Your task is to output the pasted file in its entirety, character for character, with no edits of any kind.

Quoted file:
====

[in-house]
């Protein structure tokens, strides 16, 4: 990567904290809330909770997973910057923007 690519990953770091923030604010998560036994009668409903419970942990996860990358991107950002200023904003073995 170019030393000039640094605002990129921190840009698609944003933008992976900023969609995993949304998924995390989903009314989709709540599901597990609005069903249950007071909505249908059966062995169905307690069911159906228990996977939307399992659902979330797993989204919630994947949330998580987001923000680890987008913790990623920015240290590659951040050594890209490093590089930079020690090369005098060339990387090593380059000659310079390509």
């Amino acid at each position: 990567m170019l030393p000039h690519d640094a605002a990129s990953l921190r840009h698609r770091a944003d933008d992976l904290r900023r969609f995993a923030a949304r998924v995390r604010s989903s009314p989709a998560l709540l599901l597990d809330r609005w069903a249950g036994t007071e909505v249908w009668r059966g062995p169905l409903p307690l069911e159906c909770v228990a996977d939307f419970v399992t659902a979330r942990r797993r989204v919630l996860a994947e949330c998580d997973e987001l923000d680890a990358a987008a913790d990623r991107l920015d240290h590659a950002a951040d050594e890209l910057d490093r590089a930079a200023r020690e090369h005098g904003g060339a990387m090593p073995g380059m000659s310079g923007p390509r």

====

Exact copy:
[in-house]
């Protein structure tokens, strides 16, 4: 990567904290809330909770997973910057923007 690519990953770091923030604010998560036994009668409903419970942990996860990358991107950002200023904003073995 170019030393000039640094605002990129921190840009698609944003933008992976900023969609995993949304998924995390989903009314989709709540599901597990609005069903249950007071909505249908059966062995169905307690069911159906228990996977939307399992659902979330797993989204919630994947949330998580987001923000680890987008913790990623920015240290590659951040050594890209490093590089930079020690090369005098060339990387090593380059000659310079390509």
């Amino acid at each position: 990567m170019l030393p000039h690519d640094a605002a990129s990953l921190r840009h698609r770091a944003d933008d992976l904290r900023r969609f995993a923030a949304r998924v995390r604010s989903s009314p989709a998560l709540l599901l597990d809330r609005w069903a249950g036994t007071e909505v249908w009668r059966g062995p169905l409903p307690l069911e159906c909770v228990a996977d939307f419970v399992t659902a979330r942990r797993r989204v919630l996860a994947e949330c998580d997973e987001l923000d680890a990358a987008a913790d990623r991107l920015d240290h590659a950002a951040d050594e890209l910057d490093r590089a930079a200023r020690e090369h005098g904003g060339a990387m090593p073995g380059m000659s310079g923007p390509r």